The Adventures of Huckleberry Finn | Study Guide

Mark Twain

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Chapter 36

Course Hero's video study guide provides in-depth summary and analysis of Chapter 36 of Mark Twain's novel The Adventures of Huckleberry Finn.

The Adventures of Huckleberry Finn | Chapter 36 | Summary



The boys start digging with knives to get under Jim's cabin. They make little progress, and Huck is frustrated with the lack of progress. Tom is disappointed, but he decides in the interest of time they need to use picks. Huck is happy and says to Tom, "your head gets leveler and leveler all the time, Tom Sawyer."

The next night the boys dig into Jim's cabin. He's happy to see them and is ready to go. Instead Tom tells him about the plans, which Jim finds senseless but he goes along anyway. Huck and Tom give Jim a candlestick and tin plates to write with.

Tom convinces Nat, the man who brings Jim his food, that he needs to make a witch pie for Jim to rid himself of the witches haunting him. The plan is to put the sheet ladder in the pie.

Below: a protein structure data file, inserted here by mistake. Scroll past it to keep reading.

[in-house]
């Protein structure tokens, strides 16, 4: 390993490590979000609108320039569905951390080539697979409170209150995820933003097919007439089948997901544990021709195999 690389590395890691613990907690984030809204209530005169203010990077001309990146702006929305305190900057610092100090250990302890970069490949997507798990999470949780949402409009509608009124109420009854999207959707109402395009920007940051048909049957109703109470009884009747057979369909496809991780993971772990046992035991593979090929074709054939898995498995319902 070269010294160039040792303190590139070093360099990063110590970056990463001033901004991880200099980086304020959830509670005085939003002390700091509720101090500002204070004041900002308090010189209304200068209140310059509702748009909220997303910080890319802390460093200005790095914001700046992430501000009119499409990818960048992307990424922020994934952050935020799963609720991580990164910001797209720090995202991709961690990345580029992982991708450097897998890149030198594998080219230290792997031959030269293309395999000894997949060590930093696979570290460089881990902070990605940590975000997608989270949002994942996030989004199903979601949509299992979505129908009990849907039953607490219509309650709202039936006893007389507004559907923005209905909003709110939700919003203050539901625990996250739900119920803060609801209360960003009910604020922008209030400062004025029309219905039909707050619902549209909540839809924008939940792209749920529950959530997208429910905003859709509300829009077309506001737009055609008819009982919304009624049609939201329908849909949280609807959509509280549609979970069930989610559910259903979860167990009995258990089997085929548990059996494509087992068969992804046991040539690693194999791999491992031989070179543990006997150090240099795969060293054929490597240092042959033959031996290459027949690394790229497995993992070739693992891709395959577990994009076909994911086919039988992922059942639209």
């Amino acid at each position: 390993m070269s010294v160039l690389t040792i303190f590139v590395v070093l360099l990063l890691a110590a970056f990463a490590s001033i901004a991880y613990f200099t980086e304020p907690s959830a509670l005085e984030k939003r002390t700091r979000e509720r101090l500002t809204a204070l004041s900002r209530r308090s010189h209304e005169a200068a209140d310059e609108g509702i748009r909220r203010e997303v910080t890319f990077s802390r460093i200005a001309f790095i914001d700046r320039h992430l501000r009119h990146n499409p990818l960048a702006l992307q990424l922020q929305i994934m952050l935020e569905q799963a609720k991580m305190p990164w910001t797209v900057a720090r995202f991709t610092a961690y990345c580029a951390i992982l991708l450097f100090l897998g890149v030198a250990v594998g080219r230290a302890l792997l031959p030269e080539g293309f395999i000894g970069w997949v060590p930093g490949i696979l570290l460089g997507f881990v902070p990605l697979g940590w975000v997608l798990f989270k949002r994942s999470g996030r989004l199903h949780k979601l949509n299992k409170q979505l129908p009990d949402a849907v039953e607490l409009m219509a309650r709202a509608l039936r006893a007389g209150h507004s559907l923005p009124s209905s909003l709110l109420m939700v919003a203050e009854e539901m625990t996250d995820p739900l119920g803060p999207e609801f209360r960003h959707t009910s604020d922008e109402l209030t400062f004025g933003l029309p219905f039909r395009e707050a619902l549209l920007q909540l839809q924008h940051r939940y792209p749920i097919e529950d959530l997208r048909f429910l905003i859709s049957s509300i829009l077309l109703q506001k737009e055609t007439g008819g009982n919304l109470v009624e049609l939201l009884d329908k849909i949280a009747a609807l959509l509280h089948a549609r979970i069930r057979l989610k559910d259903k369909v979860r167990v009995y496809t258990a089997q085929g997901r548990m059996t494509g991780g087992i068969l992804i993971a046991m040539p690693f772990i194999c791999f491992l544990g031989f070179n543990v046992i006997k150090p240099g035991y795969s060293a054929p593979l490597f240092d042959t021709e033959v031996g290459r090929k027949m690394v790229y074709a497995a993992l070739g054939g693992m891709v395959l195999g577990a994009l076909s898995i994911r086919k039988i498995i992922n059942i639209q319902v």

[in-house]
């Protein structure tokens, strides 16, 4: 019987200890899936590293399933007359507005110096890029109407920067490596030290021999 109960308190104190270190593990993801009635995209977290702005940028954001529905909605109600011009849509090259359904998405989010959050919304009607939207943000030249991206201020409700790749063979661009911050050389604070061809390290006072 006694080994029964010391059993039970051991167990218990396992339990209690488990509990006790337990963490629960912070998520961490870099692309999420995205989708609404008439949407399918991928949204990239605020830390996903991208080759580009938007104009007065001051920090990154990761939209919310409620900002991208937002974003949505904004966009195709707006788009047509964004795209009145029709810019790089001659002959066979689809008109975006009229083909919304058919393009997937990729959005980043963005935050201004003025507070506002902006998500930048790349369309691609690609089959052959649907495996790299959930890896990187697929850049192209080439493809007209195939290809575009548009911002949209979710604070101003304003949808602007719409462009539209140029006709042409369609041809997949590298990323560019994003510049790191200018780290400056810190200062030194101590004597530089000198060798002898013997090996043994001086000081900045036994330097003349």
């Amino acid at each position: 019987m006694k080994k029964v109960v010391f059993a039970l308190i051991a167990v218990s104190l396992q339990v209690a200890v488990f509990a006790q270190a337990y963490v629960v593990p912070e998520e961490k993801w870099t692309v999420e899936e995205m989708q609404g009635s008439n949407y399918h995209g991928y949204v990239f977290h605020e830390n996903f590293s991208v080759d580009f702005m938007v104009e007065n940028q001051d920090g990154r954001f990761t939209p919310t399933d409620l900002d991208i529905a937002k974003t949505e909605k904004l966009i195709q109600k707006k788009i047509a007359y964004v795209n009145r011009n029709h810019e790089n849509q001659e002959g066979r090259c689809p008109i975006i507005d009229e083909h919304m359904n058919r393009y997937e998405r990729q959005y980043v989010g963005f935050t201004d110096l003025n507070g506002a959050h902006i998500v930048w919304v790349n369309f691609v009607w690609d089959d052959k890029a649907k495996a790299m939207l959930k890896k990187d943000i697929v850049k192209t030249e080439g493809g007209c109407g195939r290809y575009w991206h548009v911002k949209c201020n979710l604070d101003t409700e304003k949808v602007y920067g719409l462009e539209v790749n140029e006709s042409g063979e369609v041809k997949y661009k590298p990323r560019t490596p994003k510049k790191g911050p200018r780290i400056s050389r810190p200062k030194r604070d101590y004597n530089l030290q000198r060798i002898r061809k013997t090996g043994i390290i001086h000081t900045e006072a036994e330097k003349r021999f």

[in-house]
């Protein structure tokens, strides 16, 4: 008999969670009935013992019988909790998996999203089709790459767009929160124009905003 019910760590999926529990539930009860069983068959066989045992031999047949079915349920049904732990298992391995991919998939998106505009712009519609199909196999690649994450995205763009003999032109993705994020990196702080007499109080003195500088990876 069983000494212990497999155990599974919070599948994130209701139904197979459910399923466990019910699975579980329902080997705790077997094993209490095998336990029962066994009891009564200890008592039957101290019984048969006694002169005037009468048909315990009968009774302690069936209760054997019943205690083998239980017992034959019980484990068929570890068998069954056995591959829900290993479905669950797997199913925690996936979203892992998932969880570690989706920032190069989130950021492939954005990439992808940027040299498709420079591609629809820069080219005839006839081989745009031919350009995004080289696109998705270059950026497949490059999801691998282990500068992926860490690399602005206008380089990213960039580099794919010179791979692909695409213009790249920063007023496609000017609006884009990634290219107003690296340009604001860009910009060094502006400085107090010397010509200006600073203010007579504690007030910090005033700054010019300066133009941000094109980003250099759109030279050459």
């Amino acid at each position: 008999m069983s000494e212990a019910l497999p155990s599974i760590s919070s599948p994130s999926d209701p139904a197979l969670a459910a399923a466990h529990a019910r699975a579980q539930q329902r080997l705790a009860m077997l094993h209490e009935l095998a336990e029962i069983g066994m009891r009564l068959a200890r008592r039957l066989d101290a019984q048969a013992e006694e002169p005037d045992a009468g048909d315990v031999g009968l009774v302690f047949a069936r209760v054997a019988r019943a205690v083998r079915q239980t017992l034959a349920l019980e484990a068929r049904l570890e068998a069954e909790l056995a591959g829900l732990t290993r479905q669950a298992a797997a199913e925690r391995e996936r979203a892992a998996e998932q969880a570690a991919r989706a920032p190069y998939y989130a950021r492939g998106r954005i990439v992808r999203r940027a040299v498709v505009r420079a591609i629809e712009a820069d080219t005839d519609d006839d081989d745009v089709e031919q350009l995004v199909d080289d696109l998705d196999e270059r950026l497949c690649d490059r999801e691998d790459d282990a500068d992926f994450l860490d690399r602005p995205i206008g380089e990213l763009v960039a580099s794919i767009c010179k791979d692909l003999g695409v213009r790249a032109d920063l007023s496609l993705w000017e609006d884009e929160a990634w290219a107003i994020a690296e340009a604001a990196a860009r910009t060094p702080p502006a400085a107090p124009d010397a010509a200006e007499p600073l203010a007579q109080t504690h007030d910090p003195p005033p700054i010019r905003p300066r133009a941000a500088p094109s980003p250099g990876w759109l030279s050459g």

Tom's ideas are very silly. Jim, an adult, sees this as well and would like to escape at the first opportunity. However, Jim agrees to go along with the silly plans. Jim's reasoning seems to be that Tom is free and educated so, surely he must know better. As a slave Jim is used to being told what to do and listening to the instructions of others. He lacks a voice even in matters as central to him as his own freedom. Because Jim has been treated this way his whole life, he lacks the self-assuredness to stand up for himself and argue with Tom.

While Huck is white and free, he is like Jim in that he defers to Tom. Huck's frustration level with Tom and his plans is growing. He praises Tom about being levelheaded and goes on about being practical. Huck also is frustrated when he makes suggestions and Tom ignores them. Despite his talk and frustration Huck goes along with Tom's over-the-top plan.

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